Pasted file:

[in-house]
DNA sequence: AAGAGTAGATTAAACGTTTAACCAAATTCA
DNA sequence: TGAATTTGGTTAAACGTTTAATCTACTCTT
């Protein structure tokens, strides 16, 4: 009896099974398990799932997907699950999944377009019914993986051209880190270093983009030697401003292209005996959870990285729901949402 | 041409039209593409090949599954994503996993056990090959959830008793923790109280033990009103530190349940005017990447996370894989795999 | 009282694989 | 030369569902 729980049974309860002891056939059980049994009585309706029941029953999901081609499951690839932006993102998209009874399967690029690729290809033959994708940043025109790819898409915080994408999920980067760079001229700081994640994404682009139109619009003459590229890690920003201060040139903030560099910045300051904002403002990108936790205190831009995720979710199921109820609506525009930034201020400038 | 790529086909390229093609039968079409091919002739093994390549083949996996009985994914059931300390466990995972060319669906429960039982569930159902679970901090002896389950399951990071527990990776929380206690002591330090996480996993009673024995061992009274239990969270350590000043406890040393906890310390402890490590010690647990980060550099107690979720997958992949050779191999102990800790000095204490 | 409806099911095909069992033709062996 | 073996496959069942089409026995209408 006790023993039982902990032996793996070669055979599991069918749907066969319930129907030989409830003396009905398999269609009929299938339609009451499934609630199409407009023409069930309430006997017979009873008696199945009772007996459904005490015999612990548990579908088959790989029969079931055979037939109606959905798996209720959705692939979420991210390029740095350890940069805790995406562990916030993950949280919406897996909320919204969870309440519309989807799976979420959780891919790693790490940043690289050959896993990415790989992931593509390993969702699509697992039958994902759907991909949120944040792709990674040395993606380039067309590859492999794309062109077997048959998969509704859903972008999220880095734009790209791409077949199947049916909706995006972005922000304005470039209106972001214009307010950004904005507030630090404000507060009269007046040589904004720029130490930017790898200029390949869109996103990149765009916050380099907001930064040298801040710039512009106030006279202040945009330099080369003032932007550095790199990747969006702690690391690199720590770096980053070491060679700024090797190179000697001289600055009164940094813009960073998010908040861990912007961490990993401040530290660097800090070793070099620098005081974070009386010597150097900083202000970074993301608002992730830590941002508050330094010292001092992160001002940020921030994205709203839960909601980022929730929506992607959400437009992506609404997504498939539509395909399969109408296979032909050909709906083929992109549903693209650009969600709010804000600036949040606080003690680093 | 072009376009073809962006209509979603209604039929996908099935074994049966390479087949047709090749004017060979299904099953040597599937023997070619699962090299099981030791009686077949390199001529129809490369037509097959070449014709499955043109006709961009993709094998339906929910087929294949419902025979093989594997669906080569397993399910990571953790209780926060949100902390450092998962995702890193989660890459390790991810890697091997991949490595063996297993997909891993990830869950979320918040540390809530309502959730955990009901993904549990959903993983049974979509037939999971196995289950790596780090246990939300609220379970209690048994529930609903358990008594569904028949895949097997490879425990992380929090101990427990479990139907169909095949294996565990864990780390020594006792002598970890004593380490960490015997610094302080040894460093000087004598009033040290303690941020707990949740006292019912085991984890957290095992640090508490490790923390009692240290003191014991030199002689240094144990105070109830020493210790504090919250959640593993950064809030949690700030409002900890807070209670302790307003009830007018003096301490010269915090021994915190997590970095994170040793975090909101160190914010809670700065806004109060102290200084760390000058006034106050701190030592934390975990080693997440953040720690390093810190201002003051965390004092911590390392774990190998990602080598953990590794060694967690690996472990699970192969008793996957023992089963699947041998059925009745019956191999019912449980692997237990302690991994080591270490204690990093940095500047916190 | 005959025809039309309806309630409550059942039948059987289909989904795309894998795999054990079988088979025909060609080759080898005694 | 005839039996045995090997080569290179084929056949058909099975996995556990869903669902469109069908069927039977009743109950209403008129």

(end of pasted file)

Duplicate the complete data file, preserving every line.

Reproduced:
[in-house]
DNA sequence: AAGAGTAGATTAAACGTTTAACCAAATTCA
DNA sequence: TGAATTTGGTTAAACGTTTAATCTACTCTT
């Protein structure tokens, strides 16, 4: 009896099974398990799932997907699950999944377009019914993986051209880190270093983009030697401003292209005996959870990285729901949402 | 041409039209593409090949599954994503996993056990090959959830008793923790109280033990009103530190349940005017990447996370894989795999 | 009282694989 | 030369569902 729980049974309860002891056939059980049994009585309706029941029953999901081609499951690839932006993102998209009874399967690029690729290809033959994708940043025109790819898409915080994408999920980067760079001229700081994640994404682009139109619009003459590229890690920003201060040139903030560099910045300051904002403002990108936790205190831009995720979710199921109820609506525009930034201020400038 | 790529086909390229093609039968079409091919002739093994390549083949996996009985994914059931300390466990995972060319669906429960039982569930159902679970901090002896389950399951990071527990990776929380206690002591330090996480996993009673024995061992009274239990969270350590000043406890040393906890310390402890490590010690647990980060550099107690979720997958992949050779191999102990800790000095204490 | 409806099911095909069992033709062996 | 073996496959069942089409026995209408 006790023993039982902990032996793996070669055979599991069918749907066969319930129907030989409830003396009905398999269609009929299938339609009451499934609630199409407009023409069930309430006997017979009873008696199945009772007996459904005490015999612990548990579908088959790989029969079931055979037939109606959905798996209720959705692939979420991210390029740095350890940069805790995406562990916030993950949280919406897996909320919204969870309440519309989807799976979420959780891919790693790490940043690289050959896993990415790989992931593509390993969702699509697992039958994902759907991909949120944040792709990674040395993606380039067309590859492999794309062109077997048959998969509704859903972008999220880095734009790209791409077949199947049916909706995006972005922000304005470039209106972001214009307010950004904005507030630090404000507060009269007046040589904004720029130490930017790898200029390949869109996103990149765009916050380099907001930064040298801040710039512009106030006279202040945009330099080369003032932007550095790199990747969006702690690391690199720590770096980053070491060679700024090797190179000697001289600055009164940094813009960073998010908040861990912007961490990993401040530290660097800090070793070099620098005081974070009386010597150097900083202000970074993301608002992730830590941002508050330094010292001092992160001002940020921030994205709203839960909601980022929730929506992607959400437009992506609404997504498939539509395909399969109408296979032909050909709906083929992109549903693209650009969600709010804000600036949040606080003690680093 | 072009376009073809962006209509979603209604039929996908099935074994049966390479087949047709090749004017060979299904099953040597599937023997070619699962090299099981030791009686077949390199001529129809490369037509097959070449014709499955043109006709961009993709094998339906929910087929294949419902025979093989594997669906080569397993399910990571953790209780926060949100902390450092998962995702890193989660890459390790991810890697091997991949490595063996297993997909891993990830869950979320918040540390809530309502959730955990009901993904549990959903993983049974979509037939999971196995289950790596780090246990939300609220379970209690048994529930609903358990008594569904028949895949097997490879425990992380929090101990427990479990139907169909095949294996565990864990780390020594006792002598970890004593380490960490015997610094302080040894460093000087004598009033040290303690941020707990949740006292019912085991984890957290095992640090508490490790923390009692240290003191014991030199002689240094144990105070109830020493210790504090919250959640593993950064809030949690700030409002900890807070209670302790307003009830007018003096301490010269915090021994915190997590970095994170040793975090909101160190914010809670700065806004109060102290200084760390000058006034106050701190030592934390975990080693997440953040720690390093810190201002003051965390004092911590390392774990190998990602080598953990590794060694967690690996472990699970192969008793996957023992089963699947041998059925009745019956191999019912449980692997237990302690991994080591270490204690990093940095500047916190 | 005959025809039309309806309630409550059942039948059987289909989904795309894998795999054990079988088979025909060609080759080898005694 | 005839039996045995090997080569290179084929056949058909099975996995556990869903669902469109069908069927039977009743109950209403008129």